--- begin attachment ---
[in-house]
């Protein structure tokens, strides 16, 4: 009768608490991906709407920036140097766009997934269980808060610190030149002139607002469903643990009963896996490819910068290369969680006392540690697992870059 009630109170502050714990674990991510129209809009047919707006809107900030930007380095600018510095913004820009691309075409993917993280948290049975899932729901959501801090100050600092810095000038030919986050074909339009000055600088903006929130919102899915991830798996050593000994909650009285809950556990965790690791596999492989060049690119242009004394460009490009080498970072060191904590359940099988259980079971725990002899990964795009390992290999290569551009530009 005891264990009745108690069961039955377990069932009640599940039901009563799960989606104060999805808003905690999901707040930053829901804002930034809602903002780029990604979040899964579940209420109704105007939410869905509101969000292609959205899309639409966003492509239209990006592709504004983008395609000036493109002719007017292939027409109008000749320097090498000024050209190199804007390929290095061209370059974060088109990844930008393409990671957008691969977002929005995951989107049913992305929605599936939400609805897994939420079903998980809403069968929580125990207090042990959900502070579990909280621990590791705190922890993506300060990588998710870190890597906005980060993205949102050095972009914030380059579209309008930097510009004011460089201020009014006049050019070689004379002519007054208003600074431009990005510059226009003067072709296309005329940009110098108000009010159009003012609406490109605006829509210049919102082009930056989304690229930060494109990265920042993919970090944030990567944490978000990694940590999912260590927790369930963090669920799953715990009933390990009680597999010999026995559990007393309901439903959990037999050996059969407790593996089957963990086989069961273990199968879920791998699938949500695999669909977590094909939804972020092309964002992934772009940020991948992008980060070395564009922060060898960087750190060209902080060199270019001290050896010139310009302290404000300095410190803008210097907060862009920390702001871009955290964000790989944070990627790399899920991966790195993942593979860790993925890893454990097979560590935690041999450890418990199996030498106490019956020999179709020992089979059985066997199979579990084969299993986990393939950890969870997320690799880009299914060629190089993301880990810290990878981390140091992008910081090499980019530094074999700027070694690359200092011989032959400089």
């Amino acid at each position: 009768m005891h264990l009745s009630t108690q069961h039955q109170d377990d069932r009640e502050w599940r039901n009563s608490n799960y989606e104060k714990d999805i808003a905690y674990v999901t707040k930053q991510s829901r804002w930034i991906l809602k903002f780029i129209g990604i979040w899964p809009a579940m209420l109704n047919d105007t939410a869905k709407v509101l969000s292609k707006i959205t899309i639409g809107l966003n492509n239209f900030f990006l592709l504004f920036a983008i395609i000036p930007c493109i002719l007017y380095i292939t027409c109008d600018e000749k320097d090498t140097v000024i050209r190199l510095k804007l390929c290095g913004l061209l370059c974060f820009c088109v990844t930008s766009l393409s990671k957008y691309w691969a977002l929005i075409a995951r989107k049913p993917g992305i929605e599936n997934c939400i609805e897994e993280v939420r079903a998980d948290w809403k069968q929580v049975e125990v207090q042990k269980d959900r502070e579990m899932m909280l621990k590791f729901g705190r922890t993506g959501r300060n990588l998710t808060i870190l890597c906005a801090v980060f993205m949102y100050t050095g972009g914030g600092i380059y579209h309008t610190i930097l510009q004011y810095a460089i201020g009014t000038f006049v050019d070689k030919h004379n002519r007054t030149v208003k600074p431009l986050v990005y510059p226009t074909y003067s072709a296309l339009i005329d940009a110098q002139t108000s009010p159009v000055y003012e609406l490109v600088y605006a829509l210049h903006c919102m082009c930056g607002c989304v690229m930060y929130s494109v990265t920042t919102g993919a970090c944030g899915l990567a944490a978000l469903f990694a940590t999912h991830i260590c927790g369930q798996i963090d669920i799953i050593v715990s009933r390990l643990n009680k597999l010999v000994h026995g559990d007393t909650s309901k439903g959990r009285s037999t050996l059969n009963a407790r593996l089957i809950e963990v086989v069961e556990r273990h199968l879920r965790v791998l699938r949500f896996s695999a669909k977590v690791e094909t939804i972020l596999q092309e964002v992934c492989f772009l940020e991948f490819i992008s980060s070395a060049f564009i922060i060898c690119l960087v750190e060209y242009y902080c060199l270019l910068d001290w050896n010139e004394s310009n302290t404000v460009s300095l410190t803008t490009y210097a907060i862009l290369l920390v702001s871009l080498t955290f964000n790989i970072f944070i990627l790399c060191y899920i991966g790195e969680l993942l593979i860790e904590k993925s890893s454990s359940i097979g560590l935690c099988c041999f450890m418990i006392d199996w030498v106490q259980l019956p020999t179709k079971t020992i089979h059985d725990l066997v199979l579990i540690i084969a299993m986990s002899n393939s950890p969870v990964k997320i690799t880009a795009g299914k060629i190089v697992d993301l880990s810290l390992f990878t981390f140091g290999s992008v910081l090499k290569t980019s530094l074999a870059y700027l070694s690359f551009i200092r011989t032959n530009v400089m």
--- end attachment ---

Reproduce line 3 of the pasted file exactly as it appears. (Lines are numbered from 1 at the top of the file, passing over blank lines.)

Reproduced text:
């Amino acid at each position: 009768m005891h264990l009745s009630t108690q069961h039955q109170d377990d069932r009640e502050w599940r039901n009563s608490n799960y989606e104060k714990d999805i808003a905690y674990v999901t707040k930053q991510s829901r804002w930034i991906l809602k903002f780029i129209g990604i979040w899964p809009a579940m209420l109704n047919d105007t939410a869905k709407v509101l969000s292609k707006i959205t899309i639409g809107l966003n492509n239209f900030f990006l592709l504004f920036a983008i395609i000036p930007c493109i002719l007017y380095i292939t027409c109008d600018e000749k320097d090498t140097v000024i050209r190199l510095k804007l390929c290095g913004l061209l370059c974060f820009c088109v990844t930008s766009l393409s990671k957008y691309w691969a977002l929005i075409a995951r989107k049913p993917g992305i929605e599936n997934c939400i609805e897994e993280v939420r079903a998980d948290w809403k069968q929580v049975e125990v207090q042990k269980d959900r502070e579990m899932m909280l621990k590791f729901g705190r922890t993506g959501r300060n990588l998710t808060i870190l890597c906005a801090v980060f993205m949102y100050t050095g972009g914030g600092i380059y579209h309008t610190i930097l510009q004011y810095a460089i201020g009014t000038f006049v050019d070689k030919h004379n002519r007054t030149v208003k600074p431009l986050v990005y510059p226009t074909y003067s072709a296309l339009i005329d940009a110098q002139t108000s009010p159009v000055y003012e609406l490109v600088y605006a829509l210049h903006c919102m082009c930056g607002c989304v690229m930060y929130s494109v990265t920042t919102g993919a970090c944030g899915l990567a944490a978000l469903f990694a940590t999912h991830i260590c927790g369930q798996i963090d669920i799953i050593v715990s009933r390990l643990n009680k597999l010999v000994h026995g559990d007393t909650s309901k439903g959990r009285s037999t050996l059969n009963a407790r593996l089957i809950e963990v086989v069961e556990r273990h199968l879920r965790v791998l699938r949500f896996s695999a669909k977590v690791e094909t939804i972020l596999q092309e964002v992934c492989f772009l940020e991948f490819i992008s980060s070395a060049f564009i922060i060898c690119l960087v750190e060209y242009y902080c060199l270019l910068d001290w050896n010139e004394s310009n302290t404000v460009s300095l410190t803008t490009y210097a907060i862009l290369l920390v702001s871009l080498t955290f964000n790989i970072f944070i990627l790399c060191y899920i991966g790195e969680l993942l593979i860790e904590k993925s890893s454990s359940i097979g560590l935690c099988c041999f450890m418990i006392d199996w030498v106490q259980l019956p020999t179709k079971t020992i089979h059985d725990l066997v199979l579990i540690i084969a299993m986990s002899n393939s950890p969870v990964k997320i690799t880009a795009g299914k060629i190089v697992d993301l880990s810290l390992f990878t981390f140091g290999s992008v910081l090499k290569t980019s530094l074999a870059y700027l070694s690359f551009i200092r011989t032959n530009v400089m």